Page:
Ua Mau Na Po'e 'O Wai'anae Community Cultural Festival: An Experience in Community Collaboration
Linda J. Cox Dolores Foley, and Joseph Lapilio
This case study examines a collaborative project in a rural Hawaiian community. The community was interested in economic development, and this project was seen as a way to encourage private and public sector collaboration to begin building the social infrastructure needed by the community. While the academic community has debated the exact definition of and parameters associated with the term "social capital" ( Castle 1998), the importance of the concept in community development has wide acceptance across disciplines ( Oakerson 1998; Kraybill 1998; Salmon 1998; Summers and Brown 1998). Flora et al. ( 1992, 234) offer a definition of social infrastructure as the "social capacity and the collective will of local communities to provide for their social and economic well being." The terms "social capital" and "social infrastructure" appear to be synonymous concepts. The model of social infrastructure put forth by Flora et al. ( 1997) details its three fundamental elements as: (1) legitimization of alternatives, (2) networks, and (3) mobilization of resources. These are the elements on which this case study will focus in analyzing the project's outcomes.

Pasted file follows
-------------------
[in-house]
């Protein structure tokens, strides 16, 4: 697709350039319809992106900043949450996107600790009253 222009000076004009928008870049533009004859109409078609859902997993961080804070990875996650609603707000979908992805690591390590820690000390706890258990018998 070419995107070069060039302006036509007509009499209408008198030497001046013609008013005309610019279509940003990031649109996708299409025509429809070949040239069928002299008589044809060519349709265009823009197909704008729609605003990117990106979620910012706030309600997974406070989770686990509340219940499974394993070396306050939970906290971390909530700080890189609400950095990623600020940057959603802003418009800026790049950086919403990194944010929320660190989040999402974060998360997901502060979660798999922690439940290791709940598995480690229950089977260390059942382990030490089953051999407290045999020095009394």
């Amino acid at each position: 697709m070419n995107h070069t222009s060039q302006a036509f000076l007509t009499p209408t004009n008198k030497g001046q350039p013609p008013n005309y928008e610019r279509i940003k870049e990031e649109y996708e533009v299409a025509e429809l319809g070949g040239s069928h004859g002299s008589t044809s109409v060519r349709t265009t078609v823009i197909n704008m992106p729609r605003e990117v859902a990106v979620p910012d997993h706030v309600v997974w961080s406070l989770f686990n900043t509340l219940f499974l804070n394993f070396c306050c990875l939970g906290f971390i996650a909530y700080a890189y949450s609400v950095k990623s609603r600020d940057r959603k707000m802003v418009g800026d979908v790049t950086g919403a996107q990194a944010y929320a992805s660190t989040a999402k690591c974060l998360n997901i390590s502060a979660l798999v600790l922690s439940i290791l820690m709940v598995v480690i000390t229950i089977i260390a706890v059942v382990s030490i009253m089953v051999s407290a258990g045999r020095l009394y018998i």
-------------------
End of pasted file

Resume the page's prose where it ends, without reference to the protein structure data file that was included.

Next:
In 1996, Hawaii's economy had been in an economic downturn for six years, with the two largest industries--tourism and military services--showing no growth. Agriculture is the state's third largest sector, but with many sugar